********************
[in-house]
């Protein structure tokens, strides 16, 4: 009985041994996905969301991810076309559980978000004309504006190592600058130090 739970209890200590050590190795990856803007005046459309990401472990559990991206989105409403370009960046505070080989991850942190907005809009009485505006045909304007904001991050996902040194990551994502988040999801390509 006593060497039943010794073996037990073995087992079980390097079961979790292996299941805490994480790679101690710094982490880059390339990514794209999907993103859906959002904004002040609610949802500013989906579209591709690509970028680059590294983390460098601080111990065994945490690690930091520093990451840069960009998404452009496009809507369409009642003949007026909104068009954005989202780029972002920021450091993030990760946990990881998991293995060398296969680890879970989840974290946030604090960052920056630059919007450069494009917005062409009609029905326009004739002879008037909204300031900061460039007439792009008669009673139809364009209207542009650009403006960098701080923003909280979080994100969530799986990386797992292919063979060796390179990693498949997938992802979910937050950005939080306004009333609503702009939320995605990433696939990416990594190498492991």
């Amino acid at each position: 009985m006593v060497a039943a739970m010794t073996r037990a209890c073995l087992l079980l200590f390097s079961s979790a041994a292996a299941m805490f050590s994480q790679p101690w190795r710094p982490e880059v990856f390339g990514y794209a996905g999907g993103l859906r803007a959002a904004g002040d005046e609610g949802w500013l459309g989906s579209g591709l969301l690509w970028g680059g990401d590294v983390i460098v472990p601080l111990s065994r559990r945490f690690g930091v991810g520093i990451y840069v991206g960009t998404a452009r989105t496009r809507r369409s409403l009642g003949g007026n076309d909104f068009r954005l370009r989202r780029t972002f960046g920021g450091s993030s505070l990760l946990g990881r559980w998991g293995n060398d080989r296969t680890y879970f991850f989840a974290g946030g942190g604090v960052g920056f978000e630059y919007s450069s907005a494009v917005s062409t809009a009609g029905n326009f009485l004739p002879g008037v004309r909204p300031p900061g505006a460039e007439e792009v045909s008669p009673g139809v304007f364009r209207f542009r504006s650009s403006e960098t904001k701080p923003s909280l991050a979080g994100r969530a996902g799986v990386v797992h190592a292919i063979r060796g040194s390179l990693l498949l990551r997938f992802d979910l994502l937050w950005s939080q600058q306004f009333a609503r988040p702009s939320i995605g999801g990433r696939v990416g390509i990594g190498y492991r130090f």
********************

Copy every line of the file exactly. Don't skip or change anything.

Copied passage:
[in-house]
């Protein structure tokens, strides 16, 4: 009985041994996905969301991810076309559980978000004309504006190592600058130090 739970209890200590050590190795990856803007005046459309990401472990559990991206989105409403370009960046505070080989991850942190907005809009009485505006045909304007904001991050996902040194990551994502988040999801390509 006593060497039943010794073996037990073995087992079980390097079961979790292996299941805490994480790679101690710094982490880059390339990514794209999907993103859906959002904004002040609610949802500013989906579209591709690509970028680059590294983390460098601080111990065994945490690690930091520093990451840069960009998404452009496009809507369409009642003949007026909104068009954005989202780029972002920021450091993030990760946990990881998991293995060398296969680890879970989840974290946030604090960052920056630059919007450069494009917005062409009609029905326009004739002879008037909204300031900061460039007439792009008669009673139809364009209207542009650009403006960098701080923003909280979080994100969530799986990386797992292919063979060796390179990693498949997938992802979910937050950005939080306004009333609503702009939320995605990433696939990416990594190498492991």
């Amino acid at each position: 009985m006593v060497a039943a739970m010794t073996r037990a209890c073995l087992l079980l200590f390097s079961s979790a041994a292996a299941m805490f050590s994480q790679p101690w190795r710094p982490e880059v990856f390339g990514y794209a996905g999907g993103l859906r803007a959002a904004g002040d005046e609610g949802w500013l459309g989906s579209g591709l969301l690509w970028g680059g990401d590294v983390i460098v472990p601080l111990s065994r559990r945490f690690g930091v991810g520093i990451y840069v991206g960009t998404a452009r989105t496009r809507r369409s409403l009642g003949g007026n076309d909104f068009r954005l370009r989202r780029t972002f960046g920021g450091s993030s505070l990760l946990g990881r559980w998991g293995n060398d080989r296969t680890y879970f991850f989840a974290g946030g942190g604090v960052g920056f978000e630059y919007s450069s907005a494009v917005s062409t809009a009609g029905n326009f009485l004739p002879g008037v004309r909204p300031p900061g505006a460039e007439e792009v045909s008669p009673g139809v304007f364009r209207f542009r504006s650009s403006e960098t904001k701080p923003s909280l991050a979080g994100r969530a996902g799986v990386v797992h190592a292919i063979r060796g040194s390179l990693l498949l990551r997938f992802d979910l994502l937050w950005s939080q600058q306004f009333a609503r988040p702009s939320i995605g999801g990433r696939v990416g390509i990594g190498y492991r130090f």